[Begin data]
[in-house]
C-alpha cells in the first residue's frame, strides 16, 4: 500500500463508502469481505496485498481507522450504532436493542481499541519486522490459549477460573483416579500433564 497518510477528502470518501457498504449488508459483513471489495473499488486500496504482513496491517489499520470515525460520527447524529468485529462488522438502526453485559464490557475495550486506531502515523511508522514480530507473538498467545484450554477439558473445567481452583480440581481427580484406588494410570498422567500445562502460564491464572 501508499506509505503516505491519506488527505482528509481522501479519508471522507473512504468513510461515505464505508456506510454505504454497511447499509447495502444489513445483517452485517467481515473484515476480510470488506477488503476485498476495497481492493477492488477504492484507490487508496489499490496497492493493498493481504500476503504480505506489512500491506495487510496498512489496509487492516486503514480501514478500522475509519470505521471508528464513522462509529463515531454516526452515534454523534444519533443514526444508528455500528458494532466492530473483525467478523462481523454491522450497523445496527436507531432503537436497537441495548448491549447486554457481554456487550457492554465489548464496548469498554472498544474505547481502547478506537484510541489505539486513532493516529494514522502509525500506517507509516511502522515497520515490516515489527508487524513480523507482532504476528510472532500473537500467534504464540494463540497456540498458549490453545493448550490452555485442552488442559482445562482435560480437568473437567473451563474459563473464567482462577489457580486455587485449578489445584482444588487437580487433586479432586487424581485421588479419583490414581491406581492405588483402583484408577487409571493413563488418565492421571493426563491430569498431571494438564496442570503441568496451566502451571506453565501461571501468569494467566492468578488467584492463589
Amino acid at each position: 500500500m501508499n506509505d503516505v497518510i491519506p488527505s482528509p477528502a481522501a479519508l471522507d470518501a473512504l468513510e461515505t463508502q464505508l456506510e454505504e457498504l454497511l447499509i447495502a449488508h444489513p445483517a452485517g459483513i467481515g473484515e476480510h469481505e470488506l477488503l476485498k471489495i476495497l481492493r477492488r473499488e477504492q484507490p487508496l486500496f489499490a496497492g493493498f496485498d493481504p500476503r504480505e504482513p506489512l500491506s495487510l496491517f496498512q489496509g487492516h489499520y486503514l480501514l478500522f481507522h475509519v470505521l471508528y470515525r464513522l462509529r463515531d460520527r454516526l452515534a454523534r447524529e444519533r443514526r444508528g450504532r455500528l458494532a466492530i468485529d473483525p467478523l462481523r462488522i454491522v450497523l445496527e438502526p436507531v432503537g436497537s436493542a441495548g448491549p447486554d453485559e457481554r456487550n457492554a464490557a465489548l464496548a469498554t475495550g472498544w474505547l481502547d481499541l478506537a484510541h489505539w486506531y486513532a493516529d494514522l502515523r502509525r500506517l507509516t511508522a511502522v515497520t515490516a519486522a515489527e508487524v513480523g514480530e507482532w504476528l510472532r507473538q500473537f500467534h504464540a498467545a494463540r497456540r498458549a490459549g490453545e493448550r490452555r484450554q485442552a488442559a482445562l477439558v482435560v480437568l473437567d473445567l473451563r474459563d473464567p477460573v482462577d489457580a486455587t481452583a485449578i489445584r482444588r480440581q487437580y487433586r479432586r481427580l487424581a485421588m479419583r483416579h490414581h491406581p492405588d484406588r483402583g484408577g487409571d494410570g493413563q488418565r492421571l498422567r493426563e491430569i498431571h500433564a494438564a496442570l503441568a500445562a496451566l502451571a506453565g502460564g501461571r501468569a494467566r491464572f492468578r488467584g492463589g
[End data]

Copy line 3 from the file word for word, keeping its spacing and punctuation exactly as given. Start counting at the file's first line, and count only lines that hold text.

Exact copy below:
Amino acid at each position: 500500500m501508499n506509505d503516505v497518510i491519506p488527505s482528509p477528502a481522501a479519508l471522507d470518501a473512504l468513510e461515505t463508502q464505508l456506510e454505504e457498504l454497511l447499509i447495502a449488508h444489513p445483517a452485517g459483513i467481515g473484515e476480510h469481505e470488506l477488503l476485498k471489495i476495497l481492493r477492488r473499488e477504492q484507490p487508496l486500496f489499490a496497492g493493498f496485498d493481504p500476503r504480505e504482513p506489512l500491506s495487510l496491517f496498512q489496509g487492516h489499520y486503514l480501514l478500522f481507522h475509519v470505521l471508528y470515525r464513522l462509529r463515531d460520527r454516526l452515534a454523534r447524529e444519533r443514526r444508528g450504532r455500528l458494532a466492530i468485529d473483525p467478523l462481523r462488522i454491522v450497523l445496527e438502526p436507531v432503537g436497537s436493542a441495548g448491549p447486554d453485559e457481554r456487550n457492554a464490557a465489548l464496548a469498554t475495550g472498544w474505547l481502547d481499541l478506537a484510541h489505539w486506531y486513532a493516529d494514522l502515523r502509525r500506517l507509516t511508522a511502522v515497520t515490516a519486522a515489527e508487524v513480523g514480530e507482532w504476528l510472532r507473538q500473537f500467534h504464540a498467545a494463540r497456540r498458549a490459549g490453545e493448550r490452555r484450554q485442552a488442559a482445562l477439558v482435560v480437568l473437567d473445567l473451563r474459563d473464567p477460573v482462577d489457580a486455587t481452583a485449578i489445584r482444588r480440581q487437580y487433586r479432586r481427580l487424581a485421588m479419583r483416579h490414581h491406581p492405588d484406588r483402583g484408577g487409571d494410570g493413563q488418565r492421571l498422567r493426563e491430569i498431571h500433564a494438564a496442570l503441568a500445562a496451566l502451571a506453565g502460564g501461571r501468569a494467566r491464572f492468578r488467584g492463589g